“Rent costs have not improved since the recession,” stated city Senior Planner Andre Sahakian. “And the number of units needed to address the issues has gone up; 3.5 million units need to be built in California. Only 100,000 have been built.”
Pasadena has also been the leader on Inclusionary Housing, the ordinance that sets aside a percentage of units in new developments that go towards low-income housing. Pasadena used to be at 15 percent, but in August, it went up to 20 percent.
But even with new regulations, developers are still coming in thanks to the favorable state laws.
“We expect change in neighborhoods, but we got changes way out of scope of the community and city council,” pointed out Director Reyes, “It was not expected.”
“Developers are 100 percent absolutely taking advantage of the situation.”
Many citizen groups have come out against South Robles and other developments. City Council meetings have been spilling out into the hallways in recent months due to the sheer number of people against it. Sharon Kramer, who leads a historical neighborhood organization and has gone to most city council meetings to speak out against developments, told the Globe why many were against it.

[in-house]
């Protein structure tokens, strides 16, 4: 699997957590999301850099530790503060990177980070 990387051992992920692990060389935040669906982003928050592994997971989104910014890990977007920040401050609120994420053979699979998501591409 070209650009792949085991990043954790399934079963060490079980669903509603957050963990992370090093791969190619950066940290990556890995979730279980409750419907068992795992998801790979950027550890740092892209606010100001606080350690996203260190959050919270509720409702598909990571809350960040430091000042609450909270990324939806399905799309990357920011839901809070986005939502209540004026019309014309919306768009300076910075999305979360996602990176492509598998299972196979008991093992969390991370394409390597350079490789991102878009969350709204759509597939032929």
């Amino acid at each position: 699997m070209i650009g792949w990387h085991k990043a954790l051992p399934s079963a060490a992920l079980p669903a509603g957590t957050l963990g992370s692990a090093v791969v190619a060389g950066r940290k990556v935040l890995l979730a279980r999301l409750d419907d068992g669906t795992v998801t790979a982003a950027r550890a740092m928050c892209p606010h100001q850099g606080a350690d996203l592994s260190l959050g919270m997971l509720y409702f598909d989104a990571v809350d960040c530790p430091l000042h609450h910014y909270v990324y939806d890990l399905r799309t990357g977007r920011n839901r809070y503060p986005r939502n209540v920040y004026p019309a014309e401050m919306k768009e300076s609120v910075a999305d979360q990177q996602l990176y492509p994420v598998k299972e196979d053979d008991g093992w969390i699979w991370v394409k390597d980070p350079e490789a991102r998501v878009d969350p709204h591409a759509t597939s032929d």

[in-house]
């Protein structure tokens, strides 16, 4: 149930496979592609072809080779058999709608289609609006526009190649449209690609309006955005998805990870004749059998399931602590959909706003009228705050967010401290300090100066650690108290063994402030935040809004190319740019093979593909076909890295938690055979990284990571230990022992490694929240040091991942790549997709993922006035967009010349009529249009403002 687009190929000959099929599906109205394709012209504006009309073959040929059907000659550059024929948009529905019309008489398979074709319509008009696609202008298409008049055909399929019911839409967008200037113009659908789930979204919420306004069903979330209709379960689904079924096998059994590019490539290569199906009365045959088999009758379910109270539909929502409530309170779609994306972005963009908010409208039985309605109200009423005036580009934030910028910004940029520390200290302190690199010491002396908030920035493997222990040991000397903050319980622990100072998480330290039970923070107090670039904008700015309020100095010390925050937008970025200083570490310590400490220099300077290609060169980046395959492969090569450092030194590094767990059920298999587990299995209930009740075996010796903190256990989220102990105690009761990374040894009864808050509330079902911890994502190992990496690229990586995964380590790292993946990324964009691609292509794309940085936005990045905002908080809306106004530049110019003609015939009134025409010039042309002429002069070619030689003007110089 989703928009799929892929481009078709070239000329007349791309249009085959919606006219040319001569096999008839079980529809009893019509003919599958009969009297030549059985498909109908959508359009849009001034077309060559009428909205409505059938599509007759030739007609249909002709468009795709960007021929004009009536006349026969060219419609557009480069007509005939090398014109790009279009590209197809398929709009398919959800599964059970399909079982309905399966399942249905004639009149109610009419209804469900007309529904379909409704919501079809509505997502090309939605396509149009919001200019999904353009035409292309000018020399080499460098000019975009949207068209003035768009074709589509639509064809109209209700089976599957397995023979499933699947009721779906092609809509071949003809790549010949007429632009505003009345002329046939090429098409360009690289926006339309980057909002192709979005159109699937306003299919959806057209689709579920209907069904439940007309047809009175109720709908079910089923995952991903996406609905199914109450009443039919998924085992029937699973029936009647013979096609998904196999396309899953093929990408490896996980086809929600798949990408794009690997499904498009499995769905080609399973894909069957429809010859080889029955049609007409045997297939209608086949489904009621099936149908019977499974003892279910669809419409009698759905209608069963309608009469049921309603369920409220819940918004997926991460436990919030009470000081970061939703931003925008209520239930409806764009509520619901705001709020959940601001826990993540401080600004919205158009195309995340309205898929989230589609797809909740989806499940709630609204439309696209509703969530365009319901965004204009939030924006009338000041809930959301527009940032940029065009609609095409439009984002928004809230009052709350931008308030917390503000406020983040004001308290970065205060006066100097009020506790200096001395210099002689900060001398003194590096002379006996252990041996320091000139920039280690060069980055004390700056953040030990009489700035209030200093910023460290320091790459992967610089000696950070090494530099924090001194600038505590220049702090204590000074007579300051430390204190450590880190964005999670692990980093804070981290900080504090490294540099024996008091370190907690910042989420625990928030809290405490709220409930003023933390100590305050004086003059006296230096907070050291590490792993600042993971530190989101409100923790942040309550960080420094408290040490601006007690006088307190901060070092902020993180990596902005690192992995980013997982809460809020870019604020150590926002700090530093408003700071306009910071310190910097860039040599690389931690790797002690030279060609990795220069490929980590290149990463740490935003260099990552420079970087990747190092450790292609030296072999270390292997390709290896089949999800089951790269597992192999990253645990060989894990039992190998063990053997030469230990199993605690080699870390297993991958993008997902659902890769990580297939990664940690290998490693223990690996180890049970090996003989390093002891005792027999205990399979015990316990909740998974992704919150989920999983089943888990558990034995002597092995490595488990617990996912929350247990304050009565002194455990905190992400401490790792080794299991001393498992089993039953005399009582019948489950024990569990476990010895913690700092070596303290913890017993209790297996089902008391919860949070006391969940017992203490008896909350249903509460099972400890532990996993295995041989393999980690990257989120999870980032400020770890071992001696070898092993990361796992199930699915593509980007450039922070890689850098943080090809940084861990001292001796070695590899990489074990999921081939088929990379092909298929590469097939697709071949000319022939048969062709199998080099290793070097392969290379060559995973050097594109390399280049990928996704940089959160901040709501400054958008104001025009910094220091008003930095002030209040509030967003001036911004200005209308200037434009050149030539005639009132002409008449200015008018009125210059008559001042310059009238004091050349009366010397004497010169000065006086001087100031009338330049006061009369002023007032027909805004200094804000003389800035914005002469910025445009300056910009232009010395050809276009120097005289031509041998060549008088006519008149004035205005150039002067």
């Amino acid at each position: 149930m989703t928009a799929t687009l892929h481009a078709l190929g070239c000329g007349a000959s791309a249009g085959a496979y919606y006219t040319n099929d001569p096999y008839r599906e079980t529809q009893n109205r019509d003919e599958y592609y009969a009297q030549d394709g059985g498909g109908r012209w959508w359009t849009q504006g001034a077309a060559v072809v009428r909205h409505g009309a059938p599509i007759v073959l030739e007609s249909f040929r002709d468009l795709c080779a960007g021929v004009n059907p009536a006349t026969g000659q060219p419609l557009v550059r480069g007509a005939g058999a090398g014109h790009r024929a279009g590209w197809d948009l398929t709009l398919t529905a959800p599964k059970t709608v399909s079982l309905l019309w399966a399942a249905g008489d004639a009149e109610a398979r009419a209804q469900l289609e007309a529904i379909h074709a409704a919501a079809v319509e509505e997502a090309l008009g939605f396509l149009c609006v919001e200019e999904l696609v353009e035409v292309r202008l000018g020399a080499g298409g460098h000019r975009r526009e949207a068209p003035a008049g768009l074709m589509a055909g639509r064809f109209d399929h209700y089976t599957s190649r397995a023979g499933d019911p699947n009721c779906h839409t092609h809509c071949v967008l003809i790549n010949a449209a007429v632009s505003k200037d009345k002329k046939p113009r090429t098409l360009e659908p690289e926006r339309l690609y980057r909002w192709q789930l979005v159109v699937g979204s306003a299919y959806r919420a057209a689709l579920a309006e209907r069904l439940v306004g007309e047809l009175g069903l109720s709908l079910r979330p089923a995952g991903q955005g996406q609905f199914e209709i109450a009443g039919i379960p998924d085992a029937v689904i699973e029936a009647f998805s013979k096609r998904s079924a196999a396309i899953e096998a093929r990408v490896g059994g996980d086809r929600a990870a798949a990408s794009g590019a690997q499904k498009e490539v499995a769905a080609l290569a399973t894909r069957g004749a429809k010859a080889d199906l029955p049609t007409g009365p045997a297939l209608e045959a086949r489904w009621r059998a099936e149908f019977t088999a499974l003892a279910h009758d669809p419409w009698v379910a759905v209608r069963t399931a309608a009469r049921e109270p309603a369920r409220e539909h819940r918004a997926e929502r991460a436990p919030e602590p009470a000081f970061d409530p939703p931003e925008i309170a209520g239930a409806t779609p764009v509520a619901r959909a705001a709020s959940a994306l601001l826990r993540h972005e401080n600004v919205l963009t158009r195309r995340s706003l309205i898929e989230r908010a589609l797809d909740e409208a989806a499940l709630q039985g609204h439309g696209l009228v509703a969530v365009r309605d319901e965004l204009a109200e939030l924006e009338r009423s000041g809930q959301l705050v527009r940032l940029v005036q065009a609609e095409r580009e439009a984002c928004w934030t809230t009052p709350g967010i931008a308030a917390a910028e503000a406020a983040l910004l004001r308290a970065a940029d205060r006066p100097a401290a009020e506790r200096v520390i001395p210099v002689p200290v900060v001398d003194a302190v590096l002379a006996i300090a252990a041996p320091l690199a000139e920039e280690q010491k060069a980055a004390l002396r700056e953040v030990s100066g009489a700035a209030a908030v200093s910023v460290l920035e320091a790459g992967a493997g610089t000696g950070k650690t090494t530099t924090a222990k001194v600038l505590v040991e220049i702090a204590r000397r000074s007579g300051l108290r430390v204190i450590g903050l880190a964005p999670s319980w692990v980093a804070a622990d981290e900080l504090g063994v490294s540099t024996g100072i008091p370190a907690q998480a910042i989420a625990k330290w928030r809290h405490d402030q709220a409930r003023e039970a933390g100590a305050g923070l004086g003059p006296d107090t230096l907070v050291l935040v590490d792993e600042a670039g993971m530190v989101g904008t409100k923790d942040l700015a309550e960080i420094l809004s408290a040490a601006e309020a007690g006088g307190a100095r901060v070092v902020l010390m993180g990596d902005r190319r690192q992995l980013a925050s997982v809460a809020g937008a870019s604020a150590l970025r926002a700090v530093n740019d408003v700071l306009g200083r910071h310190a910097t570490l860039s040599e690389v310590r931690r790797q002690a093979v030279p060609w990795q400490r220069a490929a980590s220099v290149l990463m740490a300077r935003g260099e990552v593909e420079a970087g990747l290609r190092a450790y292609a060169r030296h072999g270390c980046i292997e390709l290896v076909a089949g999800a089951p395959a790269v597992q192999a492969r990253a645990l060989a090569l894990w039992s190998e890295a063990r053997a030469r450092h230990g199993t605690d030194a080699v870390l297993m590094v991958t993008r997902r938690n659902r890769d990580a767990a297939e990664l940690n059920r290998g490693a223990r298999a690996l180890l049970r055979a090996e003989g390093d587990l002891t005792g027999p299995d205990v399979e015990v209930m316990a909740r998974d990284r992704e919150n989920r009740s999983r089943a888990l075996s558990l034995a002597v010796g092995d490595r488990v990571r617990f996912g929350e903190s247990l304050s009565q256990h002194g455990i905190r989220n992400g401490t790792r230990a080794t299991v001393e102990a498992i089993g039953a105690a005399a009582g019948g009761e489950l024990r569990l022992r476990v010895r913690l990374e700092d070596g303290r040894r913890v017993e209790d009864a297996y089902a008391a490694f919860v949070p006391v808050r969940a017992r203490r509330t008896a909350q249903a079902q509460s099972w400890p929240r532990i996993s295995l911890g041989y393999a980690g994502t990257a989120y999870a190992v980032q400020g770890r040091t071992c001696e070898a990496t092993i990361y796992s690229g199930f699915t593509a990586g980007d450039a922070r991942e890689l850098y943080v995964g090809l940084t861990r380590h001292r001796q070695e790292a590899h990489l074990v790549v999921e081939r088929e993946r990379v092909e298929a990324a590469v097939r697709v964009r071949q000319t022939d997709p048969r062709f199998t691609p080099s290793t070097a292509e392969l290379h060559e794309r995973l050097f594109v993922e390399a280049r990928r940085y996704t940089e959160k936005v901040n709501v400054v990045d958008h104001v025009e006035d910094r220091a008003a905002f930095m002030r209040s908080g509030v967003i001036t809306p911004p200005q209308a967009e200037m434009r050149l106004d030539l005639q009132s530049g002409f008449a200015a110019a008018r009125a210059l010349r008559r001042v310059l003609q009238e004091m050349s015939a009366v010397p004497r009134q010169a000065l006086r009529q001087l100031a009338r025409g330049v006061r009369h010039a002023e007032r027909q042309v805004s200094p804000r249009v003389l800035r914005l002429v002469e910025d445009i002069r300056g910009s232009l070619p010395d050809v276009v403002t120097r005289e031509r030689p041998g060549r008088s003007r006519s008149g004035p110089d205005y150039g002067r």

“Pasadena has a certain feel to it,” said Kramer. “We’re large, but we feel like a small town. Any large buildings would destroy that. We have a few, but we don’t want to explode in skyscrapers like Glendale.”
“We also have to worry about more traffic with more parking lots for these buildings. We have to worry about more noise with those cars. We have larger buildings, and that means losing the character of the city.”
“All of the neighborhood groups have similar grievances on why we don’t want some larger developments. And we’re actually ok with some of them as long as they’re in the proper zones near the freeways and downtown. When they start putting them on or around the edges of where they shouldn’t be zoned, then we’ll come out en masse like we have.”
“Oh, we’ve been accused of a lot of things,” Kramer continued. “Like how we don’t want poor people here, or if it would lower real estate values. But this is actually for the heart and soul of the city.”